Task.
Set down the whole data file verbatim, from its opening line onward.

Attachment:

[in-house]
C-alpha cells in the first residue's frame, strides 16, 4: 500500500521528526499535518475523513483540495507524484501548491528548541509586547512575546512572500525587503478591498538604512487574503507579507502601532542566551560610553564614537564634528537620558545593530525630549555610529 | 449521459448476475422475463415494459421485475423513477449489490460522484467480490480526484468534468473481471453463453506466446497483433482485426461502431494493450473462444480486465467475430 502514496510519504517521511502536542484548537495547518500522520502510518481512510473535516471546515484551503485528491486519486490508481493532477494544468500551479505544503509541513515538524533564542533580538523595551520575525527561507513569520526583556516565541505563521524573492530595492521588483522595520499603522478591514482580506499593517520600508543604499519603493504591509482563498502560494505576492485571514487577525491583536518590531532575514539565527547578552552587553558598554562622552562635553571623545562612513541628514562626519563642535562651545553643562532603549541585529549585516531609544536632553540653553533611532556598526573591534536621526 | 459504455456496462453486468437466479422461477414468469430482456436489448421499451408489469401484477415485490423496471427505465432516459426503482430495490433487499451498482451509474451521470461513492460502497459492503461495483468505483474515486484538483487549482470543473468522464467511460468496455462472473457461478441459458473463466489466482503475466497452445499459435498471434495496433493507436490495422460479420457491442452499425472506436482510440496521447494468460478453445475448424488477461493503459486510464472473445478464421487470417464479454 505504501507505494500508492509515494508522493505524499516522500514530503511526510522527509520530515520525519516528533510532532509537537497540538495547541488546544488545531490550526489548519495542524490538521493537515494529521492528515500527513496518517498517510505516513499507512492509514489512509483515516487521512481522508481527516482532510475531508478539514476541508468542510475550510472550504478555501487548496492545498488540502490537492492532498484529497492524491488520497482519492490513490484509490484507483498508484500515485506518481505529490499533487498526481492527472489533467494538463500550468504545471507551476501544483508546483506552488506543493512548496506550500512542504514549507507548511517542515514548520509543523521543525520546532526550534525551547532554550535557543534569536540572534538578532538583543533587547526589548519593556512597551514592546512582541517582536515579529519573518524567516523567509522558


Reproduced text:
[in-house]
C-alpha cells in the first residue's frame, strides 16, 4: 500500500521528526499535518475523513483540495507524484501548491528548541509586547512575546512572500525587503478591498538604512487574503507579507502601532542566551560610553564614537564634528537620558545593530525630549555610529 | 449521459448476475422475463415494459421485475423513477449489490460522484467480490480526484468534468473481471453463453506466446497483433482485426461502431494493450473462444480486465467475430 502514496510519504517521511502536542484548537495547518500522520502510518481512510473535516471546515484551503485528491486519486490508481493532477494544468500551479505544503509541513515538524533564542533580538523595551520575525527561507513569520526583556516565541505563521524573492530595492521588483522595520499603522478591514482580506499593517520600508543604499519603493504591509482563498502560494505576492485571514487577525491583536518590531532575514539565527547578552552587553558598554562622552562635553571623545562612513541628514562626519563642535562651545553643562532603549541585529549585516531609544536632553540653553533611532556598526573591534536621526 | 459504455456496462453486468437466479422461477414468469430482456436489448421499451408489469401484477415485490423496471427505465432516459426503482430495490433487499451498482451509474451521470461513492460502497459492503461495483468505483474515486484538483487549482470543473468522464467511460468496455462472473457461478441459458473463466489466482503475466497452445499459435498471434495496433493507436490495422460479420457491442452499425472506436482510440496521447494468460478453445475448424488477461493503459486510464472473445478464421487470417464479454 505504501507505494500508492509515494508522493505524499516522500514530503511526510522527509520530515520525519516528533510532532509537537497540538495547541488546544488545531490550526489548519495542524490538521493537515494529521492528515500527513496518517498517510505516513499507512492509514489512509483515516487521512481522508481527516482532510475531508478539514476541508468542510475550510472550504478555501487548496492545498488540502490537492492532498484529497492524491488520497482519492490513490484509490484507483498508484500515485506518481505529490499533487498526481492527472489533467494538463500550468504545471507551476501544483508546483506552488506543493512548496506550500512542504514549507507548511517542515514548520509543523521543525520546532526550534525551547532554550535557543534569536540572534538578532538583543533587547526589548519593556512597551514592546512582541517582536515579529519573518524567516523567509522558